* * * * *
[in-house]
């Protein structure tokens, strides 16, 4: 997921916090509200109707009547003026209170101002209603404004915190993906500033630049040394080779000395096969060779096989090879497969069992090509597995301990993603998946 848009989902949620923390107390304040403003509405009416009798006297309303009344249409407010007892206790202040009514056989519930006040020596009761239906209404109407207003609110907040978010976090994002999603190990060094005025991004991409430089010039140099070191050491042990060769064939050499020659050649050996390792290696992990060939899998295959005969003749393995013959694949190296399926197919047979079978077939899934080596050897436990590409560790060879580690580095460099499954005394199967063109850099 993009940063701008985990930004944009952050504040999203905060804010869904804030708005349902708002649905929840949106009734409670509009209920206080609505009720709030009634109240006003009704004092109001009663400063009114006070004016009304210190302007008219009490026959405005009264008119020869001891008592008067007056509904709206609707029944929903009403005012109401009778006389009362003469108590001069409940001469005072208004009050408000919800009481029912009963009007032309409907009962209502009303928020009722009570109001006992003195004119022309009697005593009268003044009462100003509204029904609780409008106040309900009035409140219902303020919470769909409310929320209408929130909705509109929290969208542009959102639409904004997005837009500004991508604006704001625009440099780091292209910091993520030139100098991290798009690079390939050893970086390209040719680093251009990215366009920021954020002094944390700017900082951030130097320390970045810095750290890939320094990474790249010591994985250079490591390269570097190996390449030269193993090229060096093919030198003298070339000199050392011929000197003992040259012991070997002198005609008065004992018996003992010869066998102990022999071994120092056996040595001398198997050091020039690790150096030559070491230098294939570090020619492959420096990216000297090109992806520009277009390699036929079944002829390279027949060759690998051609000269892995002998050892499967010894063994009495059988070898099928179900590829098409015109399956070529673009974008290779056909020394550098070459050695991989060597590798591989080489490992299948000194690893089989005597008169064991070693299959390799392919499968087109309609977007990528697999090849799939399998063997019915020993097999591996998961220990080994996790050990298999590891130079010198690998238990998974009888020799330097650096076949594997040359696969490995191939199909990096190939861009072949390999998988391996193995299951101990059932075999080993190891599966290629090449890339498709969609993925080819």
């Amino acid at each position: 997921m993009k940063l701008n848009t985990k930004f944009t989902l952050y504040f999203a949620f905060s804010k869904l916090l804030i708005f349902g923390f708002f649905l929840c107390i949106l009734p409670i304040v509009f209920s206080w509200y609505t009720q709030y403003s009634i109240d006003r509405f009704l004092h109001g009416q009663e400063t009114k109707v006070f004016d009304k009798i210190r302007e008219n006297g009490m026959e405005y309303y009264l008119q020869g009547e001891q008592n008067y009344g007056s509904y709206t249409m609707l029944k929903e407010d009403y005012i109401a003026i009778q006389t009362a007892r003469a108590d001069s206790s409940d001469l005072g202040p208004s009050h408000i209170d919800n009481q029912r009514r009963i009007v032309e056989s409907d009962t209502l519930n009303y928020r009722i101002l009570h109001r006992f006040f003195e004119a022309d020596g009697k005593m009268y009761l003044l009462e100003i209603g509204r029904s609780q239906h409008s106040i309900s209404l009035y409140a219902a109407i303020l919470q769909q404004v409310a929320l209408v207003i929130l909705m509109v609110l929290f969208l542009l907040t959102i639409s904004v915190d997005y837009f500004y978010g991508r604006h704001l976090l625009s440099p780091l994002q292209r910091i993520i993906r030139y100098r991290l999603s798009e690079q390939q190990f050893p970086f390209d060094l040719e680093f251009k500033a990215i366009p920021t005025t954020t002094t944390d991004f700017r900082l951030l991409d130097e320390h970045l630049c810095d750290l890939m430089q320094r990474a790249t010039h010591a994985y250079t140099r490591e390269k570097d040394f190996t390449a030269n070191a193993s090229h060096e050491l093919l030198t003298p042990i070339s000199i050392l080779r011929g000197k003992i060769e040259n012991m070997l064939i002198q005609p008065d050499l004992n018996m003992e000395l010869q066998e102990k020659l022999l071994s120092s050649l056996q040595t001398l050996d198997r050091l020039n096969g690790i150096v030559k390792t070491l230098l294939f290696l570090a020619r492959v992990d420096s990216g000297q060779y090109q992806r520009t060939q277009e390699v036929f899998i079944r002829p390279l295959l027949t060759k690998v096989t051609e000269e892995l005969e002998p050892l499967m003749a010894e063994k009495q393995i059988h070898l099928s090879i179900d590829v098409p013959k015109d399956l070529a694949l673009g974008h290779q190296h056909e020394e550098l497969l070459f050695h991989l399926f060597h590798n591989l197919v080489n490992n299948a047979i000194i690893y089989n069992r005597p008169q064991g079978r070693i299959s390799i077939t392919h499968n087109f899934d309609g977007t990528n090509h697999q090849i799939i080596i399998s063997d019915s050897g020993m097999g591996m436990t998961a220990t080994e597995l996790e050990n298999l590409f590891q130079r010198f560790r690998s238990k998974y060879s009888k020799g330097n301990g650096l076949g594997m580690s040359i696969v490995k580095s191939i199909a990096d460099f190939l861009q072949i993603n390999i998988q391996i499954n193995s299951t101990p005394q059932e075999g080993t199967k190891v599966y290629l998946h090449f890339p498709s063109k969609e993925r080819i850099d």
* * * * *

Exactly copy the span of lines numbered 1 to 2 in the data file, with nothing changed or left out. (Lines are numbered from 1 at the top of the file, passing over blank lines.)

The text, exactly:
[in-house]
């Protein structure tokens, strides 16, 4: 997921916090509200109707009547003026209170101002209603404004915190993906500033630049040394080779000395096969060779096989090879497969069992090509597995301990993603998946 848009989902949620923390107390304040403003509405009416009798006297309303009344249409407010007892206790202040009514056989519930006040020596009761239906209404109407207003609110907040978010976090994002999603190990060094005025991004991409430089010039140099070191050491042990060769064939050499020659050649050996390792290696992990060939899998295959005969003749393995013959694949190296399926197919047979079978077939899934080596050897436990590409560790060879580690580095460099499954005394199967063109850099 993009940063701008985990930004944009952050504040999203905060804010869904804030708005349902708002649905929840949106009734409670509009209920206080609505009720709030009634109240006003009704004092109001009663400063009114006070004016009304210190302007008219009490026959405005009264008119020869001891008592008067007056509904709206609707029944929903009403005012109401009778006389009362003469108590001069409940001469005072208004009050408000919800009481029912009963009007032309409907009962209502009303928020009722009570109001006992003195004119022309009697005593009268003044009462100003509204029904609780409008106040309900009035409140219902303020919470769909409310929320209408929130909705509109929290969208542009959102639409904004997005837009500004991508604006704001625009440099780091292209910091993520030139100098991290798009690079390939050893970086390209040719680093251009990215366009920021954020002094944390700017900082951030130097320390970045810095750290890939320094990474790249010591994985250079490591390269570097190996390449030269193993090229060096093919030198003298070339000199050392011929000197003992040259012991070997002198005609008065004992018996003992010869066998102990022999071994120092056996040595001398198997050091020039690790150096030559070491230098294939570090020619492959420096990216000297090109992806520009277009390699036929079944002829390279027949060759690998051609000269892995002998050892499967010894063994009495059988070898099928179900590829098409015109399956070529673009974008290779056909020394550098070459050695991989060597590798591989080489490992299948000194690893089989005597008169064991070693299959390799392919499968087109309609977007990528697999090849799939399998063997019915020993097999591996998961220990080994996790050990298999590891130079010198690998238990998974009888020799330097650096076949594997040359696969490995191939199909990096190939861009072949390999998988391996193995299951101990059932075999080993190891599966290629090449890339498709969609993925080819």